Yosemite National Park: the best of good government

Half Dome, Yosemite National Park

Half Dome, Yosemite National Park

We have previously touted the benefits of “good government,” from Social Security to Superstorm Sandy relief. But perhaps no result of good government is more beloved than America’s fabulous national parks. And the first park land set aside in America by the federal government for public use — by President Abraham Lincoln in 1864 — was the land that is now Yosemite National Park.

A visit to Yosemite is a spectacular and wondrous experience. Famous sites such as El Capitan, Half Dome and the giant Sequoia trees live up to the many decades of hype. Amazingly, the nearly 1,200 square mile Yosemite is also meticulously maintained, including the smooth roads with their stone walls, the wooden fence posts, the bridges and walkways, etc. Many of the park’s roads (some over 9,000 feet in elevation), moreover, are engineering marvels, especially given the technology available at the time they were built. Yet, considering the vast number of people and vehicles that visit Yosemite, it seems incredibly unspoiled. Even the man-made structures in the park (Yosemite Lodge at the Falls, the historic Ahwahnee Hotel, the restaurants and gift shops, etc.) blend into their natural surroundings.

Perhaps this is why Yosemite attracts some four million visitors per year, many of them from foreign countries. Visitors to Yosemite are undertaking the very “pursuit of happiness” which our Declaration of Independence set out to protect, but which conservatives seem to ignore. Ironically, America’s stunningly unique national parks like Yosemite also constitute the essence of “American exceptionalism” that conservatives like to utter, as they look for ways to take away our national parks.

Indeed, national parks like Yosemite demonstrate the grand canyon between conservatives and liberals (and most everyone else) when it comes to the role of government. Our national parks didn’t crop up by accident. Dedicated public officials, including presidents and members of Congress as well as naturalists such as John Muir, had to push them through to creation. These individuals had the foresight to know that, while America still had many natural lands and many fewer people at the time, such lands would not remain pristine unless they were protected by the federal government.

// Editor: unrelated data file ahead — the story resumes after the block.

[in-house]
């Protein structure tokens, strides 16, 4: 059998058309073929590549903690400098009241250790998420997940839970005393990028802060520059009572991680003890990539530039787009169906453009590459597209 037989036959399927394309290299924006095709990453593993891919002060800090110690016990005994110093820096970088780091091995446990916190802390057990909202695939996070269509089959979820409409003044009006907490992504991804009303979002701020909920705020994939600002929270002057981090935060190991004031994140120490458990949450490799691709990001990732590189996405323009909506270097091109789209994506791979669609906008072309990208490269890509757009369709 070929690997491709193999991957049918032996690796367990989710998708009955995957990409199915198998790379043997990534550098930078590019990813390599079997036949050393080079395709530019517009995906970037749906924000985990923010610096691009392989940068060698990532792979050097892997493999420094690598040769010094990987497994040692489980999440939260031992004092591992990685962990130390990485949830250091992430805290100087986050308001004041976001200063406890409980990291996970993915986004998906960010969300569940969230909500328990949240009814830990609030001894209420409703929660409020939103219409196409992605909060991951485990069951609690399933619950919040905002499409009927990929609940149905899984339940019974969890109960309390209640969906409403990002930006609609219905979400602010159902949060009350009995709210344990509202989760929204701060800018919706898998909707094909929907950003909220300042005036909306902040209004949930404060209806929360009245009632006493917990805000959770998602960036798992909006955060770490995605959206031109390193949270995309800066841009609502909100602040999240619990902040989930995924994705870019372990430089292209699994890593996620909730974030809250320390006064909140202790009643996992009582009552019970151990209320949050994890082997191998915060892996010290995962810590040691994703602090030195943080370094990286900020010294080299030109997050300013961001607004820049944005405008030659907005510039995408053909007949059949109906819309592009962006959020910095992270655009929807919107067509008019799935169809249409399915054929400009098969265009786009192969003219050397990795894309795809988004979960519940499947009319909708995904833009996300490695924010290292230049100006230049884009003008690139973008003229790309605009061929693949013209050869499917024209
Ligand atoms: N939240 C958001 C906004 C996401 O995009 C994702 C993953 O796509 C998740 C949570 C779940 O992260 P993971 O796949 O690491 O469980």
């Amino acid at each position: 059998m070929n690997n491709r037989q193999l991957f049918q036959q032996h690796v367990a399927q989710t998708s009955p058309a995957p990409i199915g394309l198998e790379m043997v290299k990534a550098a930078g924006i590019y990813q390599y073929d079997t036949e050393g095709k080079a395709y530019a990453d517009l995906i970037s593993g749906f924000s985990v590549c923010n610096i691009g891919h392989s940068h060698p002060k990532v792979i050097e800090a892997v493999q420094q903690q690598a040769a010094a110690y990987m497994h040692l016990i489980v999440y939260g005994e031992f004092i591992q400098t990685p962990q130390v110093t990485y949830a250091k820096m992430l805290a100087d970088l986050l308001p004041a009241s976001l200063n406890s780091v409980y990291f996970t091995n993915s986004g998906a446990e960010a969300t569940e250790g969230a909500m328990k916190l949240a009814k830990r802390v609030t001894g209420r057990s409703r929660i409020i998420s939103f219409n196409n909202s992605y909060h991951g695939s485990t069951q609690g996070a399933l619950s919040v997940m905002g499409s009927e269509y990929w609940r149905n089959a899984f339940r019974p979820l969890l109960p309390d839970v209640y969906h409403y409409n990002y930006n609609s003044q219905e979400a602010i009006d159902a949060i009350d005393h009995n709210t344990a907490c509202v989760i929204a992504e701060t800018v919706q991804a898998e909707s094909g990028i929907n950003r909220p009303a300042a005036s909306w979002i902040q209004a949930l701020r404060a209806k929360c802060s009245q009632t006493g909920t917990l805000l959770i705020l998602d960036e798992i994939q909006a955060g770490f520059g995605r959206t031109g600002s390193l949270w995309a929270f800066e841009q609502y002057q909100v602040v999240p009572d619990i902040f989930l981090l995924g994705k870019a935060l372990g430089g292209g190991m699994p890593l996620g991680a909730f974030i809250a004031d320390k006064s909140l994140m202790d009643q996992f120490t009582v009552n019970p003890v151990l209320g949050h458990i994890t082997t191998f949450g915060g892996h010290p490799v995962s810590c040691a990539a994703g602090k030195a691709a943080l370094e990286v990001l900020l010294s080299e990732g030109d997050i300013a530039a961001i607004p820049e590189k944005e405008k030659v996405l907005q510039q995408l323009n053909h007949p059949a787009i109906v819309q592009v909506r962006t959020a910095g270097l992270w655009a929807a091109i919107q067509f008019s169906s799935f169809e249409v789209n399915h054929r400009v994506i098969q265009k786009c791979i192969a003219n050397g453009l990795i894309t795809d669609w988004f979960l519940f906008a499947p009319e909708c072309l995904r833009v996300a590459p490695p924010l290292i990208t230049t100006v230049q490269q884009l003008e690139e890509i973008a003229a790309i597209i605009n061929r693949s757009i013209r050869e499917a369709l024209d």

One shudders to think what Yosemite would look like had it not been set aside by visionary public officials for future generations to enjoy. Today’s conservatives would be granting permission to their big corporate overlords to drill, mine, log and develop all over the park. The place might resemble a shopping mall just like one sees all up and down America’s highways. There might even be a Yosemite Amusement Park with fake trees and fake granite walls to replace the real ones that the bulldozers and dynamite took away.

But conservatives seem to miss that America’s spectacular national parks like Yosemite are also beneficial to the economy. Park fees (though quite reasonable), hotels and lodging, concessions such as food and gifts, all contribute back to the American taxpayer. Contractors also reap revenues from providing construction and other services at parks like Yosemite (note how conservatives don’t have a problem with companies such as Haliburton and Bechtel earning billions from government contracts when it comes to the military). And that’s just inside the park. Ask the many small business owners within, say, a 30-mile radius of Yosemite how they like the private sector profits generated from travelers to the park. Multiply that by all of America’s national parks, and you get quite an economic machine along with your recreation, relaxation and even meditation. This kind of win-win situation is the essence of good government. May it continue for many years to come.

Photo by Messaging Matters. Copyright 2015 Messaging Matters — all rights reserved.

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